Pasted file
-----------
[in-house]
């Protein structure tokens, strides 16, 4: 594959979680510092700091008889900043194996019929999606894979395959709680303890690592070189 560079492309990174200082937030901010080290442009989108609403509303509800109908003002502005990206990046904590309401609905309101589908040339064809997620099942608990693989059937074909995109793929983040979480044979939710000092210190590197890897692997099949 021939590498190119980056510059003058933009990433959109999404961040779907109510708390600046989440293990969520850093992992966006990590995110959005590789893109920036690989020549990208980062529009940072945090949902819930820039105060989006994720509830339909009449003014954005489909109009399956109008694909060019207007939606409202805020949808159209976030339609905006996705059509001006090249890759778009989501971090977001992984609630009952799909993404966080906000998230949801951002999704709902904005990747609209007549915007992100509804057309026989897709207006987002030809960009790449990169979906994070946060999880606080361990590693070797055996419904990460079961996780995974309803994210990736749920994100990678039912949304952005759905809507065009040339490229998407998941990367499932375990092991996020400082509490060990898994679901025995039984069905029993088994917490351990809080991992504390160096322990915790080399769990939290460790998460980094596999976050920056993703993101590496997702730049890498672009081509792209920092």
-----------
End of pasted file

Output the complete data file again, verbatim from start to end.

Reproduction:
[in-house]
């Protein structure tokens, strides 16, 4: 594959979680510092700091008889900043194996019929999606894979395959709680303890690592070189 560079492309990174200082937030901010080290442009989108609403509303509800109908003002502005990206990046904590309401609905309101589908040339064809997620099942608990693989059937074909995109793929983040979480044979939710000092210190590197890897692997099949 021939590498190119980056510059003058933009990433959109999404961040779907109510708390600046989440293990969520850093992992966006990590995110959005590789893109920036690989020549990208980062529009940072945090949902819930820039105060989006994720509830339909009449003014954005489909109009399956109008694909060019207007939606409202805020949808159209976030339609905006996705059509001006090249890759778009989501971090977001992984609630009952799909993404966080906000998230949801951002999704709902904005990747609209007549915007992100509804057309026989897709207006987002030809960009790449990169979906994070946060999880606080361990590693070797055996419904990460079961996780995974309803994210990736749920994100990678039912949304952005759905809507065009040339490229998407998941990367499932375990092991996020400082509490060990898994679901025995039984069905029993088994917490351990809080991992504390160096322990915790080399769990939290460790998460980094596999976050920056993703993101590496997702730049890498672009081509792209920092």